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Old 03-13-2007, 06:54 PM   #1
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Default My Crazy/Interesting Theory Regarding LIM gasket failures

I must have read at least 5 stories in the last several months where someone swapped a motor from a junkyard and did not change the LIM gaskets and they ended up leaking shortly after the motor swap. My theory is that with the motor empty of coolant the LIM gaskets may "dry up" or become brittle and the rubber cracks, causing problems.

What I do know is that when a motor sits for a while without liquids the gaskets do dry up, I've seen this happen personally in a few situations.

Sure this is just a theory and not an extremely well educated one, but it seems like it could be possible. I guess the only thing we can reccomend is that if you go to swap a junkyard motor, you might as well change all the rubber gaskets on it while its out of the car since its easier.

2 recent ones I found.there are more on here:

http://www.bonnevilleclub.com/forum/...ic.php?t=69835
http://www.bonnevilleclub.com/forum/...ic.php?t=73793 (could be a bad UIM)
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Old 03-13-2007, 08:39 PM   #2
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Makes sense to me, I would support your theory.
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Old 03-13-2007, 08:57 PM   #3
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Sounds like a plausible theory for SOME LIM gasket failures, but what about the ones that are driven daily and do not sit much?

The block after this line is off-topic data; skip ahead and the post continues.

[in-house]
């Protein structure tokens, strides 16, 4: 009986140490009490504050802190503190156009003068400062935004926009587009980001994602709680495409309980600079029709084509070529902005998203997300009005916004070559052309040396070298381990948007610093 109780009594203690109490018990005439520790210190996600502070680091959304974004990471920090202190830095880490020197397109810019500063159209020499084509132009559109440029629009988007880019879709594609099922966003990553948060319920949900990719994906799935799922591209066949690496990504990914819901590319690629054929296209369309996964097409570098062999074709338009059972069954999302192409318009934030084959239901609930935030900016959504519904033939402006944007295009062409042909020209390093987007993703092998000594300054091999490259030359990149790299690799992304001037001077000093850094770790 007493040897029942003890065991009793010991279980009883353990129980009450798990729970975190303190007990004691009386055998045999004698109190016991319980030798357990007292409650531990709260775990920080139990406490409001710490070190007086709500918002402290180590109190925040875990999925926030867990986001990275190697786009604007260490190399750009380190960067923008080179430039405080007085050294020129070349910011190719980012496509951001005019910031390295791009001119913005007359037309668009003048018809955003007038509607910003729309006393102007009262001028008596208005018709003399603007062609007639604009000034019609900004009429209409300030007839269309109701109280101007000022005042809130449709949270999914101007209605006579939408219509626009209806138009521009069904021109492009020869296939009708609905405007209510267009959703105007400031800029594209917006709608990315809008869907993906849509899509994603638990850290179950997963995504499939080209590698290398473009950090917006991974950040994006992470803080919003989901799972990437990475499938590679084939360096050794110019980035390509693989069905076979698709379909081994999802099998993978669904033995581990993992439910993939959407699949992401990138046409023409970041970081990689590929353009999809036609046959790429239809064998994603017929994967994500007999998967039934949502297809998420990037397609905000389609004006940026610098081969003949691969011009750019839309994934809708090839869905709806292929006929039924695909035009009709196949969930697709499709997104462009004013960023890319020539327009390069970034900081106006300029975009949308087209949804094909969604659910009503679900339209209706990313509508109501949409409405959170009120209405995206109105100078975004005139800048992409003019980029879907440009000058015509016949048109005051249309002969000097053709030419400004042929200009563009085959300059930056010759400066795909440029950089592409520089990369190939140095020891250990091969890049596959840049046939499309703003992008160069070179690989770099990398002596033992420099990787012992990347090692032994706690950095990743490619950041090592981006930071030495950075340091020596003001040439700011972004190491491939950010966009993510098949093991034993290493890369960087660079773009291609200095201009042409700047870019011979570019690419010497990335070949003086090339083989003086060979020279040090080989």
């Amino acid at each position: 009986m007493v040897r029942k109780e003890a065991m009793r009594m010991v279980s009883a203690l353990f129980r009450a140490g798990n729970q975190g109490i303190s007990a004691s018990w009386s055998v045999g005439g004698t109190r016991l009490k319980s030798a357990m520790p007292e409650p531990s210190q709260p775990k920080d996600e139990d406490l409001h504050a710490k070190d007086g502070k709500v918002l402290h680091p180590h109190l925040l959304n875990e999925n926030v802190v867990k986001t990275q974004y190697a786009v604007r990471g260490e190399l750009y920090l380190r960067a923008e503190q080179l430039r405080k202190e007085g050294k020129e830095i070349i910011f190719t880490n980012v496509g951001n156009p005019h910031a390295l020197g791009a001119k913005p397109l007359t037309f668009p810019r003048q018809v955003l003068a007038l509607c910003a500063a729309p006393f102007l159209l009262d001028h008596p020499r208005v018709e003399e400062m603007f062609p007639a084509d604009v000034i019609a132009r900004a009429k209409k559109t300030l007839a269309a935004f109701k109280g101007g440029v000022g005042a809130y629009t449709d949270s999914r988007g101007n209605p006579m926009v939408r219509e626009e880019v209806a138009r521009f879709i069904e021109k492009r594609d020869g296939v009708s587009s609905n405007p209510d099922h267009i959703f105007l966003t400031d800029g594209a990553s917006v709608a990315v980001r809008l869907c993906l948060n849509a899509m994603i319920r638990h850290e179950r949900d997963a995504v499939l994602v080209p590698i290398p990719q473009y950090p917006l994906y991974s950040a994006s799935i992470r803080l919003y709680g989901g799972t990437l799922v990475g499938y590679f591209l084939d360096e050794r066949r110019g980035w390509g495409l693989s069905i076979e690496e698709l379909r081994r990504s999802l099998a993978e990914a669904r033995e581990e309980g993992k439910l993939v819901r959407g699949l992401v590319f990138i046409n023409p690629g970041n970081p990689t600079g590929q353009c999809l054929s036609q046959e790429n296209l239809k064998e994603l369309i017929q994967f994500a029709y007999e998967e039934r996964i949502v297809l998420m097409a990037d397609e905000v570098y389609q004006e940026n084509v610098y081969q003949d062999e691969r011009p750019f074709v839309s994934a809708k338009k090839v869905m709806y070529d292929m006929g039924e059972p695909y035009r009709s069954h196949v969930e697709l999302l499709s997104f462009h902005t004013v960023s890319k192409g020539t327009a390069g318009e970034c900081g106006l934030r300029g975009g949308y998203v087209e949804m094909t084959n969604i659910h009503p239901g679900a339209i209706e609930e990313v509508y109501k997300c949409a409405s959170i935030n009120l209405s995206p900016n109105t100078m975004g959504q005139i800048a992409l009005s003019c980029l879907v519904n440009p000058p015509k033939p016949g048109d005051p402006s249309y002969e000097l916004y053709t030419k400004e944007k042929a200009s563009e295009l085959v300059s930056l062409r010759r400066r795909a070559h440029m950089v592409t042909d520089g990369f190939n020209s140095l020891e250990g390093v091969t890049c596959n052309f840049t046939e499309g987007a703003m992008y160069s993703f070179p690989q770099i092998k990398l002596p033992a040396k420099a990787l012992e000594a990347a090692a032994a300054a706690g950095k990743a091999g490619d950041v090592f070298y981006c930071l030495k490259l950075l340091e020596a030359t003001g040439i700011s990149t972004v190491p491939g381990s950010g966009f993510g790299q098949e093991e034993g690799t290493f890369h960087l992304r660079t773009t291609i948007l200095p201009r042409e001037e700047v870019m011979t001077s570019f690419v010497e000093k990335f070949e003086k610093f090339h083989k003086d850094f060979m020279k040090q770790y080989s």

Though you recomendation of changing gaskets while doing a motor swap makes sense to me, with the known problems they have why WOULDN'T anyone do that?
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Old 03-13-2007, 09:58 PM   #4
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The amount of time they sit is moot. I've seen these fail in less than 2 years on L36'* with DEX.
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Old 03-14-2007, 07:12 AM   #5
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Many yards around here don't pull the engine until it'* requested. That way it can be listened to and run if the buyer desires. While the theory seems sound, dryness doesn't make the gaskets go bad. They are sandwiched and the gasket keeps the moisture off them.

The failure is a design/material flaw.
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Old 03-14-2007, 03:54 PM   #6
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Quote:
Originally Posted by BillBoost37
Many yards around here don't pull the engine until it'* requested. That way it can be listened to and run if the buyer desires. While the theory seems sound, dryness doesn't make the gaskets go bad. They are sandwiched and the gasket keeps the moisture off them.

The failure is a design/material flaw.
""

The material itself doesn't stand up well to the coolant, and then it'* being held in place by a plastic carrier, itself only doweled in two locations across the length of the head. Mix the combination of gasket material, plastic carrier, coolant, and lots of heat, and it'* a winning (read: losing) combination.

Metal carriers help keep the gaskets from deforming, and the newer gasket materials are designed to withstand the coolant/temperatures for longer periods of time. Put both of those upgrades together, and you're looking at a much longer life for your gaskets...
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